December 4, 2017 /
With much publicity, the Senate passed an amended version of its Finance Committee’s version of the Tax Cuts and Jobs Act over the weekend. Corporations now face a challenge: where to find the resources to react. Expect a scramble around year-end planning and preparing for provisions.
This edition of Tax Advisor Weekly highlights the notable corporate amendments since the Senate Finance Committee version was first released (previously summarized here); although the amendments are few in number, their impact may be significant.
Next step: The House-Senate Conference Committee is expected to begin its process of reconciling their respective bills this week. Republican Party leadership intends and appears to be on track to deliver a bill to the President for signature before year-end.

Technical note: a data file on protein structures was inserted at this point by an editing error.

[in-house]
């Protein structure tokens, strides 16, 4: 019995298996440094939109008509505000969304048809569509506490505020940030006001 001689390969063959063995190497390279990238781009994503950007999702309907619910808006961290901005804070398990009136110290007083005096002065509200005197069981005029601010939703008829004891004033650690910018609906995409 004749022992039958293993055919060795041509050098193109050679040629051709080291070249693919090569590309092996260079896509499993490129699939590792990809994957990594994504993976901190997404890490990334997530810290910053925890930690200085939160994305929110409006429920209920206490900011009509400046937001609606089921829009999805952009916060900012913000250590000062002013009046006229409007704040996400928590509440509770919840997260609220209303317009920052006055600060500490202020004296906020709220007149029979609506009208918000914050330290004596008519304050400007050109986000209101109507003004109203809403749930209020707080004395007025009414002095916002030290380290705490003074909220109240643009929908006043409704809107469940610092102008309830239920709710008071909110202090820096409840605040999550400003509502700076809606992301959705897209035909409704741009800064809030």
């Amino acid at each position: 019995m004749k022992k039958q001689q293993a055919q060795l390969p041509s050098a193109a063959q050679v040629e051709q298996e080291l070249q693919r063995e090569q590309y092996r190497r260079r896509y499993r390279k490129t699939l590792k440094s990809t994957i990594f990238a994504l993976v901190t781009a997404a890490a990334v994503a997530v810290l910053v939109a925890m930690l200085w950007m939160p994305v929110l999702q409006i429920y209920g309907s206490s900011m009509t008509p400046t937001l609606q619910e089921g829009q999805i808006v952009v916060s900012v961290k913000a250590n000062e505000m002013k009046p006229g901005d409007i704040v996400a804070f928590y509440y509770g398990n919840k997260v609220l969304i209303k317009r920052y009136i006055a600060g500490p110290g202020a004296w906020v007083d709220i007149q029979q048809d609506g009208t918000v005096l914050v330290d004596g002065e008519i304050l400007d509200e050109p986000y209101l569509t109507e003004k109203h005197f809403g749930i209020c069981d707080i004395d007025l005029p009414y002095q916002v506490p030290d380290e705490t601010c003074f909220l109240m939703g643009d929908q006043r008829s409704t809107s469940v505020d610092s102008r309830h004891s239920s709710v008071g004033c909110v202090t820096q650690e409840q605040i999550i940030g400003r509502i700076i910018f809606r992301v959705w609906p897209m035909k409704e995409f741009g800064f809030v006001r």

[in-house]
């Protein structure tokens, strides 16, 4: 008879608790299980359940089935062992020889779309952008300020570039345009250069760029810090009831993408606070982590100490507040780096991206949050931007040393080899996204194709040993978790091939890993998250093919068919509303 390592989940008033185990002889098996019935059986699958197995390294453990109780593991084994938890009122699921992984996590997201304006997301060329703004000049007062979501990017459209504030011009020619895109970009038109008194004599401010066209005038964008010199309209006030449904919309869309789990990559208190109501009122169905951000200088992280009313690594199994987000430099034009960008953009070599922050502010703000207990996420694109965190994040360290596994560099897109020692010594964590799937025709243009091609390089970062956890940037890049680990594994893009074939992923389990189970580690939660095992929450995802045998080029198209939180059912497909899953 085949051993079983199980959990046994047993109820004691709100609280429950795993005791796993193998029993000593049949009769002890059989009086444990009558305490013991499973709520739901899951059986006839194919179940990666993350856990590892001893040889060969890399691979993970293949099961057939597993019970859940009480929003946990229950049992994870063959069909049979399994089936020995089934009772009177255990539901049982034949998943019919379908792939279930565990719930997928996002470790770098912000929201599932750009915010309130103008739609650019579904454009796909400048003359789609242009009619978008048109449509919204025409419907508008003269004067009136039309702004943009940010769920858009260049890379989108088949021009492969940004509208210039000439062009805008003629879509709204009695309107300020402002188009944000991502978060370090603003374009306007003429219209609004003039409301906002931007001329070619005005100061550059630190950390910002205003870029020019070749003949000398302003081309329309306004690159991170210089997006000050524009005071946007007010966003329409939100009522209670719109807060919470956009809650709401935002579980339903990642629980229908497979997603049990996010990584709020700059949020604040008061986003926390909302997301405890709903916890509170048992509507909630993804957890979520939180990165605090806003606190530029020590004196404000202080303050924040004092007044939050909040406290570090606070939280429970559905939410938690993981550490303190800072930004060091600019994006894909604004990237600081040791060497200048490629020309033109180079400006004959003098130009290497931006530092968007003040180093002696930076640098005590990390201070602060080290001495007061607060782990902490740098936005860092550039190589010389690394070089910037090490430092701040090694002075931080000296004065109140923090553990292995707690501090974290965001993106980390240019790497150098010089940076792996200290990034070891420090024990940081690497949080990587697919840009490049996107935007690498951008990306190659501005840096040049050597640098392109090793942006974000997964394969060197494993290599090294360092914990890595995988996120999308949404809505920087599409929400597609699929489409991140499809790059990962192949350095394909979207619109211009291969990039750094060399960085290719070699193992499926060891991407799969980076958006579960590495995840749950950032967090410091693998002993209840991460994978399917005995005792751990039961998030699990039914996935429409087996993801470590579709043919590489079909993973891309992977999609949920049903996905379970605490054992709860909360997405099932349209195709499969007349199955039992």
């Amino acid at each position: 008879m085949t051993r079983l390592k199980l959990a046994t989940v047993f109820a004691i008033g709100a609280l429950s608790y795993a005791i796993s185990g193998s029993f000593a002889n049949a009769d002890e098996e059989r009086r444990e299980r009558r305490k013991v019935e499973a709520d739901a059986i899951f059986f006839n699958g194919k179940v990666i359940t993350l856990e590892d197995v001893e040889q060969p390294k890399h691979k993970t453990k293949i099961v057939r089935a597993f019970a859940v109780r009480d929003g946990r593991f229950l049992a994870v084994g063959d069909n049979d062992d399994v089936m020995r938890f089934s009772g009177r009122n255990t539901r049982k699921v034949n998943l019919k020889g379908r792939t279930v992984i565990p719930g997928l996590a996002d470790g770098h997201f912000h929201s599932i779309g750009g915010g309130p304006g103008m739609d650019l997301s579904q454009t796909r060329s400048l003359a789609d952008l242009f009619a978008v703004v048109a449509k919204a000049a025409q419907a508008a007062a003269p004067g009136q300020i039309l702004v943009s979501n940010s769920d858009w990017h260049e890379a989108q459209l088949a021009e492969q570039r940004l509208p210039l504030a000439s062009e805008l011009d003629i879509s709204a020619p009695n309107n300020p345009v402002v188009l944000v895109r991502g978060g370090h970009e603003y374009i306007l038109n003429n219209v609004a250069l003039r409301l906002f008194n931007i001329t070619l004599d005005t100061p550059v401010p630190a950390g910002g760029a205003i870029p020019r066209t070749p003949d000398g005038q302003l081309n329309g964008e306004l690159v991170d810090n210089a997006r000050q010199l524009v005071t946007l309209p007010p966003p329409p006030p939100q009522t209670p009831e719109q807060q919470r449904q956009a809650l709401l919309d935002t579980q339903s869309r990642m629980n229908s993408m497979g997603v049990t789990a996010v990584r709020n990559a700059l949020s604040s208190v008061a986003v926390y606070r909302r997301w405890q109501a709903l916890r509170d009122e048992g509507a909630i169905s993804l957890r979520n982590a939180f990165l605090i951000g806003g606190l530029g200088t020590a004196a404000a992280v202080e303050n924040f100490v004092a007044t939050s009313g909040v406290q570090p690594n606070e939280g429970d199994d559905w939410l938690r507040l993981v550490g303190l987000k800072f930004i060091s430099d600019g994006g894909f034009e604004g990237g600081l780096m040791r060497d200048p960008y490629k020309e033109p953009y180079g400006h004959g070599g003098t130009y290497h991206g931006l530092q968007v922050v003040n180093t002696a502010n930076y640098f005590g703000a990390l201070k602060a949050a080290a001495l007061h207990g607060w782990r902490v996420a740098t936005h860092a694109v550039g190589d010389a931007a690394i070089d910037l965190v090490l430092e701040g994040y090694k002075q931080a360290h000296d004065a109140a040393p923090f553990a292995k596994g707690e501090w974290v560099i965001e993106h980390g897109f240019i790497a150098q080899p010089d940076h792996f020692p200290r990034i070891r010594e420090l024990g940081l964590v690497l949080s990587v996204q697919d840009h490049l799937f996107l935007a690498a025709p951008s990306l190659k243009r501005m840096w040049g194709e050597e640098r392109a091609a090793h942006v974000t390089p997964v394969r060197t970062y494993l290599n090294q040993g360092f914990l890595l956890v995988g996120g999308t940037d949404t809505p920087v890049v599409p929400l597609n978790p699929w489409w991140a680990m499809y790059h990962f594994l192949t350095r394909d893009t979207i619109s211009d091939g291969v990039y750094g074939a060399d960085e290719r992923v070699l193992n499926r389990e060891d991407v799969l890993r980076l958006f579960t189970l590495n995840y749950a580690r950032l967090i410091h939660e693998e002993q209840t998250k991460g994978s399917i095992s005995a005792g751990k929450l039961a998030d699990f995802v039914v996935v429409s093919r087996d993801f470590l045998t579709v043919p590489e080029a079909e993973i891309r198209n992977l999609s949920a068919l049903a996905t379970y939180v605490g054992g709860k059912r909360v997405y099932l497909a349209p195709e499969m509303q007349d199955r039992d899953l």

Our Key Take-Aways:
- Raise your expectations of passage.The Senate is the greater hurdle for tax reform, with a significantly lower percentage of Republican legislators than the House. Passage of the Senate bill with all but one Republican vote demonstrates impressive party unity and flexibility. Knowing the House has even greater room for flexibility with a higher percentage of Republicans, it’s hard to imagine irreconcilable differences. Further, many of the amendments show the Senate pushing its bill closer to the already-passed House version. Even before Conference Committee, the Senate is trying to find common ground. Since the House’s strong Republican majority allows for even greater flexibility, it’s hard to see irreconcilable differences scuttling the joint legislation.
- Look to the Senate bill as the road-map.Given the slim majority in the Senate, House Republicans will be reluctant to override the Senate bill. Republican leadership is highly motivated to pass successful legislation ahead of the upcoming midterm elections, so expect the House to coalesce around the Senate bill so as not to disrupt the delicately woven Republican coalition in the Senate.
- Accept that corporations will likely face divergent and complex rules…